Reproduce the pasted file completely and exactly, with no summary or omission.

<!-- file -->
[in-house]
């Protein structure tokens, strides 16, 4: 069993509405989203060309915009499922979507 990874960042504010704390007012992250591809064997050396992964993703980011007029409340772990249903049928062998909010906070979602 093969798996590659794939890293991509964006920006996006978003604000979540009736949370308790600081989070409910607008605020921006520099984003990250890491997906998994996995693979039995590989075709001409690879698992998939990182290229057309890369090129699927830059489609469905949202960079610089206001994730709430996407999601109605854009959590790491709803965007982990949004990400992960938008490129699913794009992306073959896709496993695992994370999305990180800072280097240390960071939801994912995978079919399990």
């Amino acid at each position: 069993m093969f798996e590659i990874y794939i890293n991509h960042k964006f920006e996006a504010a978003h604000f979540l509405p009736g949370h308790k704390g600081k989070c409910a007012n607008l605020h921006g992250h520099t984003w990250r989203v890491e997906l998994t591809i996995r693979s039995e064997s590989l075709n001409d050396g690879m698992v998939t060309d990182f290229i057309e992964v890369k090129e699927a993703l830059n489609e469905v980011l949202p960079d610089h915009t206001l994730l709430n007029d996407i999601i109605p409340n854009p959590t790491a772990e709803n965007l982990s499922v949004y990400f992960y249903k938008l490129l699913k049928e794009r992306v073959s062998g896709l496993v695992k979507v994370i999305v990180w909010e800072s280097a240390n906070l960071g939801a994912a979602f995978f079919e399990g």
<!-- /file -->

[in-house]
């Protein structure tokens, strides 16, 4: 069993509405989203060309915009499922979507 990874960042504010704390007012992250591809064997050396992964993703980011007029409340772990249903049928062998909010906070979602 093969798996590659794939890293991509964006920006996006978003604000979540009736949370308790600081989070409910607008605020921006520099984003990250890491997906998994996995693979039995590989075709001409690879698992998939990182290229057309890369090129699927830059489609469905949202960079610089206001994730709430996407999601109605854009959590790491709803965007982990949004990400992960938008490129699913794009992306073959896709496993695992994370999305990180800072280097240390960071939801994912995978079919399990």
């Amino acid at each position: 069993m093969f798996e590659i990874y794939i890293n991509h960042k964006f920006e996006a504010a978003h604000f979540l509405p009736g949370h308790k704390g600081k989070c409910a007012n607008l605020h921006g992250h520099t984003w990250r989203v890491e997906l998994t591809i996995r693979s039995e064997s590989l075709n001409d050396g690879m698992v998939t060309d990182f290229i057309e992964v890369k090129e699927a993703l830059n489609e469905v980011l949202p960079d610089h915009t206001l994730l709430n007029d996407i999601i109605p409340n854009p959590t790491a772990e709803n965007l982990s499922v949004y990400f992960y249903k938008l490129l699913k049928e794009r992306v073959s062998g896709l496993v695992k979507v994370i999305v990180w909010e800072s280097a240390n906070l960071g939801a994912a979602f995978f079919e399990g």